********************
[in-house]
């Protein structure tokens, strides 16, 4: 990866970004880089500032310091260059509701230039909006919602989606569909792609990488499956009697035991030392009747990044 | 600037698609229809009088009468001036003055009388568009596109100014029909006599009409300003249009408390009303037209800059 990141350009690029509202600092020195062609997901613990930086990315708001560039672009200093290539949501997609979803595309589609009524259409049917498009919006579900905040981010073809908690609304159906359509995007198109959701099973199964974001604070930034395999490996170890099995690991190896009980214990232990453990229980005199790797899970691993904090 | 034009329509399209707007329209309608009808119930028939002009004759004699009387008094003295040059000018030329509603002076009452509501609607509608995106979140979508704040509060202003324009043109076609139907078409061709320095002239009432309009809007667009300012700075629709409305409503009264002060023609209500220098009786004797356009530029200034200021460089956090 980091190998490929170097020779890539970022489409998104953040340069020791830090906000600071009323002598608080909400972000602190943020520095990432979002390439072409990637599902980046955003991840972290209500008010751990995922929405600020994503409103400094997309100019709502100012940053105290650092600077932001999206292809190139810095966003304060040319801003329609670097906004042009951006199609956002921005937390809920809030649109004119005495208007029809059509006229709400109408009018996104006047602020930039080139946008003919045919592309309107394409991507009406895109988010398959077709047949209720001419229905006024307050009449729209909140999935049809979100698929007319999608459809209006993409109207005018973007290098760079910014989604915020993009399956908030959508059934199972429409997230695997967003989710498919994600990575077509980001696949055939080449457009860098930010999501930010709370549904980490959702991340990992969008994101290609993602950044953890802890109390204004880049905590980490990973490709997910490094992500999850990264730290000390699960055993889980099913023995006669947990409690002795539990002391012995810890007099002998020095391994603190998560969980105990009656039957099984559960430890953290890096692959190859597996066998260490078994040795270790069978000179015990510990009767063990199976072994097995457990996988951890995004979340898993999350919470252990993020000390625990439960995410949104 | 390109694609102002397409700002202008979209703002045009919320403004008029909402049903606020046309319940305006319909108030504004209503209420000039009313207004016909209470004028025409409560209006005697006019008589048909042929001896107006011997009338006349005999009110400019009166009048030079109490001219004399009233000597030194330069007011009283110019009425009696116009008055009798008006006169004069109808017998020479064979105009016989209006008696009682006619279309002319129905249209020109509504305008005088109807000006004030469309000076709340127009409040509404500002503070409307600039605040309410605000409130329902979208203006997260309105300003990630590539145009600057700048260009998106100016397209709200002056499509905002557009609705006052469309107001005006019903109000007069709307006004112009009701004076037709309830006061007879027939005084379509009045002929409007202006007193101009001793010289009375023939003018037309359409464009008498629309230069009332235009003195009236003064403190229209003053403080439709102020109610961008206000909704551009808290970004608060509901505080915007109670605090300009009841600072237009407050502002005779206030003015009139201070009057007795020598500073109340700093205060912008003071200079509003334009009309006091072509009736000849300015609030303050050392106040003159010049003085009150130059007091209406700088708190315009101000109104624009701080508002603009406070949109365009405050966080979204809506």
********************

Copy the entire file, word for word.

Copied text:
[in-house]
């Protein structure tokens, strides 16, 4: 990866970004880089500032310091260059509701230039909006919602989606569909792609990488499956009697035991030392009747990044 | 600037698609229809009088009468001036003055009388568009596109100014029909006599009409300003249009408390009303037209800059 990141350009690029509202600092020195062609997901613990930086990315708001560039672009200093290539949501997609979803595309589609009524259409049917498009919006579900905040981010073809908690609304159906359509995007198109959701099973199964974001604070930034395999490996170890099995690991190896009980214990232990453990229980005199790797899970691993904090 | 034009329509399209707007329209309608009808119930028939002009004759004699009387008094003295040059000018030329509603002076009452509501609607509608995106979140979508704040509060202003324009043109076609139907078409061709320095002239009432309009809007667009300012700075629709409305409503009264002060023609209500220098009786004797356009530029200034200021460089956090 980091190998490929170097020779890539970022489409998104953040340069020791830090906000600071009323002598608080909400972000602190943020520095990432979002390439072409990637599902980046955003991840972290209500008010751990995922929405600020994503409103400094997309100019709502100012940053105290650092600077932001999206292809190139810095966003304060040319801003329609670097906004042009951006199609956002921005937390809920809030649109004119005495208007029809059509006229709400109408009018996104006047602020930039080139946008003919045919592309309107394409991507009406895109988010398959077709047949209720001419229905006024307050009449729209909140999935049809979100698929007319999608459809209006993409109207005018973007290098760079910014989604915020993009399956908030959508059934199972429409997230695997967003989710498919994600990575077509980001696949055939080449457009860098930010999501930010709370549904980490959702991340990992969008994101290609993602950044953890802890109390204004880049905590980490990973490709997910490094992500999850990264730290000390699960055993889980099913023995006669947990409690002795539990002391012995810890007099002998020095391994603190998560969980105990009656039957099984559960430890953290890096692959190859597996066998260490078994040795270790069978000179015990510990009767063990199976072994097995457990996988951890995004979340898993999350919470252990993020000390625990439960995410949104 | 390109694609102002397409700002202008979209703002045009919320403004008029909402049903606020046309319940305006319909108030504004209503209420000039009313207004016909209470004028025409409560209006005697006019008589048909042929001896107006011997009338006349005999009110400019009166009048030079109490001219004399009233000597030194330069007011009283110019009425009696116009008055009798008006006169004069109808017998020479064979105009016989209006008696009682006619279309002319129905249209020109509504305008005088109807000006004030469309000076709340127009409040509404500002503070409307600039605040309410605000409130329902979208203006997260309105300003990630590539145009600057700048260009998106100016397209709200002056499509905002557009609705006052469309107001005006019903109000007069709307006004112009009701004076037709309830006061007879027939005084379509009045002929409007202006007193101009001793010289009375023939003018037309359409464009008498629309230069009332235009003195009236003064403190229209003053403080439709102020109610961008206000909704551009808290970004608060509901505080915007109670605090300009009841600072237009407050502002005779206030003015009139201070009057007795020598500073109340700093205060912008003071200079509003334009009309006091072509009736000849300015609030303050050392106040003159010049003085009150130059007091209406700088708190315009101000109104624009701080508002603009406070949109365009405050966080979204809506």